Excerpt from zerohedge

Goldman On Why A Second Stimulus Is Merely Months Away

Earlier today, Goldman came out with a harbinger piece on why a second stimulus announcement is essentially a formality. The administration has already promptly forgotten the lessons from the recent elections which were a failure for the Democrats, and a resounding vote against incremental deficit spending. The people spoke, and they will have no more of it. Alas, Obama is now stuck: any action he does to create jobs and to rope consumers back into the clearance sale stores, will be met with increased political disapproval and risk of a major failure at both the mid-term and next presidential elections. Yet, courtesy of his economic think tank, he can not leave the status quo as the current situation leaves the economy on an untenable course of 12%+ unemployment. In this case the lesser of two evils is moot as both have the same likelihood of making the "change you can believe in" campaign one for the history books prematurely.


Two More Signs that Additional Fiscal Support Is Coming

Since Congress enacted the American Recovery and Reinvestment Act (ARRA) in February, there has been intermittent discussion of a “second stimulus bill” (never mind the fact that ARRA was in fact the second bill; the first one was enacted in 2008). However, officials who raised the possibility of additional stimulus always quickly backtracked or made clear that they were not actually proposing additional fiscal support. This has begun to change. We point to two particular statements in the last few days:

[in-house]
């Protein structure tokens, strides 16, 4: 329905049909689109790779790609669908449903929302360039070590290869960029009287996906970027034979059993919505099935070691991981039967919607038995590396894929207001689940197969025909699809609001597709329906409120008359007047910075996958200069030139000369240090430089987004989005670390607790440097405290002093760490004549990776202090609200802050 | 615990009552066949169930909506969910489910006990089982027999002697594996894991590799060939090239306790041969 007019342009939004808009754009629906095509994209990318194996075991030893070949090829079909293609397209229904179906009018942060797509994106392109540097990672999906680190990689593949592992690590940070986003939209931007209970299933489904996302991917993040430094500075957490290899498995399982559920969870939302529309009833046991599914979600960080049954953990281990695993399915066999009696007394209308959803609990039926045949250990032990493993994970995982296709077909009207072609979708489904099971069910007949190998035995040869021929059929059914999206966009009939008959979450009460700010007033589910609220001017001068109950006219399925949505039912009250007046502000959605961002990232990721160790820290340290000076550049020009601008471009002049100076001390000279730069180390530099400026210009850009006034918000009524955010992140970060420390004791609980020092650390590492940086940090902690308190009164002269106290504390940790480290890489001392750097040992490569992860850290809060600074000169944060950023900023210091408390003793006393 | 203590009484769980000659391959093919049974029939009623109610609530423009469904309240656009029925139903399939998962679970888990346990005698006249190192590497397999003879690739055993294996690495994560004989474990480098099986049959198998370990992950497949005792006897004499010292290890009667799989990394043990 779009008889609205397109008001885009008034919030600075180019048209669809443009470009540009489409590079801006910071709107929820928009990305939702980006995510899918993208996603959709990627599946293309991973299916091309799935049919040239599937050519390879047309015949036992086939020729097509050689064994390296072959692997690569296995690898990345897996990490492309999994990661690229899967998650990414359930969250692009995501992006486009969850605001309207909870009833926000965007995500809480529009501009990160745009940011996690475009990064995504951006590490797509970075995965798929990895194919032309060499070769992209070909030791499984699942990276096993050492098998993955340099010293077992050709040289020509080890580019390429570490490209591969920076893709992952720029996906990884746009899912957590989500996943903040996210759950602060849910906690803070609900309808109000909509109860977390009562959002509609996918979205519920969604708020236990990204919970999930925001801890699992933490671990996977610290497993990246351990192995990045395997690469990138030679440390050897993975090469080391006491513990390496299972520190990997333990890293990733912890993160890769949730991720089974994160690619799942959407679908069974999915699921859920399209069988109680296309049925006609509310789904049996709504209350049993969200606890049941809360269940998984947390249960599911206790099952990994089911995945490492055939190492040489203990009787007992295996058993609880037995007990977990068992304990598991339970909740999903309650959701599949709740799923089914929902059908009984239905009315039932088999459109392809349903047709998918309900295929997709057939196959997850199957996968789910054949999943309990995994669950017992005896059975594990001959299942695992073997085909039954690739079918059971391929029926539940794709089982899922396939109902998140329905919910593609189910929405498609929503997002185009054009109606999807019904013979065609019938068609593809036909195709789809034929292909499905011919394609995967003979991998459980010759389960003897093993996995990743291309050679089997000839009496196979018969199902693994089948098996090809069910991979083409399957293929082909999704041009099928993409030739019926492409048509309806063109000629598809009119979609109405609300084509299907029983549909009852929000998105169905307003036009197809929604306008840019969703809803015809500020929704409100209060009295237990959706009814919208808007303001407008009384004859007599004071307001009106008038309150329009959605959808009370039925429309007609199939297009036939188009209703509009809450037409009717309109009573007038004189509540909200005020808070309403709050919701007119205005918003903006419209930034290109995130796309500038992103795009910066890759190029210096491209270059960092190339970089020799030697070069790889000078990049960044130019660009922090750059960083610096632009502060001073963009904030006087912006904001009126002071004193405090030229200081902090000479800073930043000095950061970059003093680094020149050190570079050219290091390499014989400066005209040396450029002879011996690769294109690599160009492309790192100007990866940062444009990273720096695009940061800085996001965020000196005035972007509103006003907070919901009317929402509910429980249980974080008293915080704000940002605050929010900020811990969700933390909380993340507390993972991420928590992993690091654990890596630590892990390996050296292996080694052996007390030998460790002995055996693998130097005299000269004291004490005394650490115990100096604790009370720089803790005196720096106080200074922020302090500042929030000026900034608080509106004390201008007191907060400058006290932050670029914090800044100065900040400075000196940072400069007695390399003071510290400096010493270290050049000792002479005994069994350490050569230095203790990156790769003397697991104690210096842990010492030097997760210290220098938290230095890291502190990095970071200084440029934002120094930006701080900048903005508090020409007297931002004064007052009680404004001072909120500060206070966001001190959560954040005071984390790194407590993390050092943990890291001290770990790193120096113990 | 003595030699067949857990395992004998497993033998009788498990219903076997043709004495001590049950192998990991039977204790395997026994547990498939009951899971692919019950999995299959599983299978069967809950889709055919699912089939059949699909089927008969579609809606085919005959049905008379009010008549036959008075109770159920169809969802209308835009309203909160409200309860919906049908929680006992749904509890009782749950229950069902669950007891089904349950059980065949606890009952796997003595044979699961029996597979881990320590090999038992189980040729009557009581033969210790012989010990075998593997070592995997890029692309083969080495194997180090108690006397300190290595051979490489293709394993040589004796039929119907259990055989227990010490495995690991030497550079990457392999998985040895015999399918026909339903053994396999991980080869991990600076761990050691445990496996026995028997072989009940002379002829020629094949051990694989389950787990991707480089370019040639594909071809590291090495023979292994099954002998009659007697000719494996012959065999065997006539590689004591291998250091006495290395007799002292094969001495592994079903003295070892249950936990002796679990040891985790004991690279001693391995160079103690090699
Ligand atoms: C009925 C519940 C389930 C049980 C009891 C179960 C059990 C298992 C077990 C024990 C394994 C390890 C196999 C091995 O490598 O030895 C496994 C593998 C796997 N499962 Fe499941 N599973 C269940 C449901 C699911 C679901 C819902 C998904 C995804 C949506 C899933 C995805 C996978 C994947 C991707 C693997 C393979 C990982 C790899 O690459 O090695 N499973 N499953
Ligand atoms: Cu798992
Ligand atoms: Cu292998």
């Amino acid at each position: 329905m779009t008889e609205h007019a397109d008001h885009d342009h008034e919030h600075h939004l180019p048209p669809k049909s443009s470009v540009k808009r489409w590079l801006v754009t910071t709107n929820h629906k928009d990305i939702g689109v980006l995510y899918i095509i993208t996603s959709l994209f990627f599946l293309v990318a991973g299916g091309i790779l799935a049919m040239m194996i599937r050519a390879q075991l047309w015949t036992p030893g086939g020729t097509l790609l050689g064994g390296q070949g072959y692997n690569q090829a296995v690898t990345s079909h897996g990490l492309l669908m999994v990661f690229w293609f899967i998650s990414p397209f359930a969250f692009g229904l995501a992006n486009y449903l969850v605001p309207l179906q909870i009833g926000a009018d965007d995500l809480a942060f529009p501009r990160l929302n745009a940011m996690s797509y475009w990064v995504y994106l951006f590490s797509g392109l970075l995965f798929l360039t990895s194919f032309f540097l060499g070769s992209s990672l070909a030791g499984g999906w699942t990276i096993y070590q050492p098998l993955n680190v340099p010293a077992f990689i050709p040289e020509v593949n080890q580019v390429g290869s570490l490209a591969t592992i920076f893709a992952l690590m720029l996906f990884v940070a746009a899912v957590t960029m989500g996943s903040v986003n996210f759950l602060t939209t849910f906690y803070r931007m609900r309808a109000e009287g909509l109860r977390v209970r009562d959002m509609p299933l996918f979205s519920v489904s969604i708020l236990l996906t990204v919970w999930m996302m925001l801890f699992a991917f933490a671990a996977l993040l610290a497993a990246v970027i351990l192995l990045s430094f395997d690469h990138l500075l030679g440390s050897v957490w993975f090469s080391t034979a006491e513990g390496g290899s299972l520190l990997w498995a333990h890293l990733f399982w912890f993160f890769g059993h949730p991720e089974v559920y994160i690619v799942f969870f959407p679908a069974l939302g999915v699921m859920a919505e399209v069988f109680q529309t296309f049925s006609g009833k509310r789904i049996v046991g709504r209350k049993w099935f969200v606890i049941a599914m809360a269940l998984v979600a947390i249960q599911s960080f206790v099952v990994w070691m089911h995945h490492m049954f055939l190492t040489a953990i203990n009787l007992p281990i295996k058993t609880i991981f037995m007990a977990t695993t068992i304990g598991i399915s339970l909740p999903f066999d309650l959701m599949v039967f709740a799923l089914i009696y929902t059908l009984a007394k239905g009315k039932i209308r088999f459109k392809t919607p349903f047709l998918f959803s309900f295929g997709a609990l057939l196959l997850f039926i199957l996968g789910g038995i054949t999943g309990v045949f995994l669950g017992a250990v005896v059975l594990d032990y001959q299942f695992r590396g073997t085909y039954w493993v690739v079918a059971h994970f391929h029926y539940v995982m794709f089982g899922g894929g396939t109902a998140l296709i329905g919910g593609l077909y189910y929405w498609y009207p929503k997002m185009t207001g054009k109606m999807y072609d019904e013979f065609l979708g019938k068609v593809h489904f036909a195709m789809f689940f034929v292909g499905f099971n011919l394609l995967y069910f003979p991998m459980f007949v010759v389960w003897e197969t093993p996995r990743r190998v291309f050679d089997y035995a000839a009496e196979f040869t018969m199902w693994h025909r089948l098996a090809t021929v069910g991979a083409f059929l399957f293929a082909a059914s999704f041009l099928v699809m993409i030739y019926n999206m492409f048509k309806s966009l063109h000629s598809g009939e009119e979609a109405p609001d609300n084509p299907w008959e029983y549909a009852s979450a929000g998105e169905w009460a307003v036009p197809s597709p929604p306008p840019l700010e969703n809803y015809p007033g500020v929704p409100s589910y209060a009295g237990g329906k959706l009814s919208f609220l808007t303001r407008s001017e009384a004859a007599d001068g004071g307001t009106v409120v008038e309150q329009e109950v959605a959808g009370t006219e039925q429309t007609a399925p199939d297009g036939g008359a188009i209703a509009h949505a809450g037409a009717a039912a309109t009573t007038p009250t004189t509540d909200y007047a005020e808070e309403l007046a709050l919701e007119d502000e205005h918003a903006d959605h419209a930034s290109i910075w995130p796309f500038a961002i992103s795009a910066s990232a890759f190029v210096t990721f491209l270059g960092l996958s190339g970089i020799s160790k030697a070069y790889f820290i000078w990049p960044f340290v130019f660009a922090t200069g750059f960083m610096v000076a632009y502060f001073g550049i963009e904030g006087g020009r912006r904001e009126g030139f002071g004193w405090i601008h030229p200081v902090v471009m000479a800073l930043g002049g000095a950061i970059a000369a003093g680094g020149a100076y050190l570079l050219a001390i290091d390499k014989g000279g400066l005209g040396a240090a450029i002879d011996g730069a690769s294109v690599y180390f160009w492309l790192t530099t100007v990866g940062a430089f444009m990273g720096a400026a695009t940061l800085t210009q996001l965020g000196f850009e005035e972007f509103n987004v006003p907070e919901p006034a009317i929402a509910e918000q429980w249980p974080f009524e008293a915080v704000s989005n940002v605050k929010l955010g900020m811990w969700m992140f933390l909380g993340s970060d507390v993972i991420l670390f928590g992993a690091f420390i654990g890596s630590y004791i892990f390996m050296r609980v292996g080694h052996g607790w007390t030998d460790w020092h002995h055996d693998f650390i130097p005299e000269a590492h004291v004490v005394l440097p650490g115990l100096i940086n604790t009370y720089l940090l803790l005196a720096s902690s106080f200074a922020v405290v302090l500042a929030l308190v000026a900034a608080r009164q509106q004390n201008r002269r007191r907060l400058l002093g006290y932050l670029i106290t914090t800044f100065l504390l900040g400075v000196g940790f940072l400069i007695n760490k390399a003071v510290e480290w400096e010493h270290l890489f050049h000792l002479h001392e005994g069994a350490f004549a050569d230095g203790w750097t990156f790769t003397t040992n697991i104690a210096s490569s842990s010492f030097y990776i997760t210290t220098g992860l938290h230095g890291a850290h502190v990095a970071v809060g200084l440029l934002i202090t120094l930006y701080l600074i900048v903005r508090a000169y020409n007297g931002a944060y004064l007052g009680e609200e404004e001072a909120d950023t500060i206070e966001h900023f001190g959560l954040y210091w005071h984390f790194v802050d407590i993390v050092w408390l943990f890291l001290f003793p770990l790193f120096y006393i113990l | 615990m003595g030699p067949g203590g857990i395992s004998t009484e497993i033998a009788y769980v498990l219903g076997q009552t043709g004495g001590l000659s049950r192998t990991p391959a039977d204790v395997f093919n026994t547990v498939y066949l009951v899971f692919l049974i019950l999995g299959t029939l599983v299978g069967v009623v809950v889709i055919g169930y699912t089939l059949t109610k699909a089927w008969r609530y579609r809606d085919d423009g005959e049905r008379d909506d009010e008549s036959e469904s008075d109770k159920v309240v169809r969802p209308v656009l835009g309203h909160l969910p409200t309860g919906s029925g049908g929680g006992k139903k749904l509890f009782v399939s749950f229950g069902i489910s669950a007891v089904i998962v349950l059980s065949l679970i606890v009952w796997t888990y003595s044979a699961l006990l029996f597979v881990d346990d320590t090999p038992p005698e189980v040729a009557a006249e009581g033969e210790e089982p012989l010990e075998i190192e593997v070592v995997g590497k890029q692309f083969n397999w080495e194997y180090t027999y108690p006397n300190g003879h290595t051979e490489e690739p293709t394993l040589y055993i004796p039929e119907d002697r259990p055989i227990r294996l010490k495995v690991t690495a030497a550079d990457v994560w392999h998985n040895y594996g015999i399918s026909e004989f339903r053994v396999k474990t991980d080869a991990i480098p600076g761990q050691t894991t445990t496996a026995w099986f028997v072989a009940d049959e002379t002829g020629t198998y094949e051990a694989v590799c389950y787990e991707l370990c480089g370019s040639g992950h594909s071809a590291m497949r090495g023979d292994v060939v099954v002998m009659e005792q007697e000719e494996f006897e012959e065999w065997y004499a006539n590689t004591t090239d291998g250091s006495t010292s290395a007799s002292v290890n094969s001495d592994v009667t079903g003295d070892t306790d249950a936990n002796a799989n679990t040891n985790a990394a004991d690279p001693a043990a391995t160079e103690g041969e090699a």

1. Senate Majority Leader Reid (D-NV) was quoted in The Hill newspaper (a Capitol Hill-focused publication) yesterday indicating that the Senate will consider a “jobs bill” in early 2010. It’s not clear what such a bill might include, or how large it might be.

2. President Obama announced this morning that the White House would convene a "job creation forum" in December. While the event clearly serves a public relations purpose, the scheduling of such a high profile event implies there probably will be some new proposals to go along with it.

This may be the set up for yet another round of springtime stimulus in 2010, to be crafted in December and considered by the Congress in its second session early next year. Interestingly, this is the same timetable we've seen in each of the last two years-- policy formulated internally in December, debated publicly in January, enacted in February. If we do see a replay late this year and early next year, it seems likely to take a bit longer, and meet more resistance than the last two stimulus packages, which moved surprisingly quickly through the legislative process due to broadly held bipartisan concerns over the state of the economy.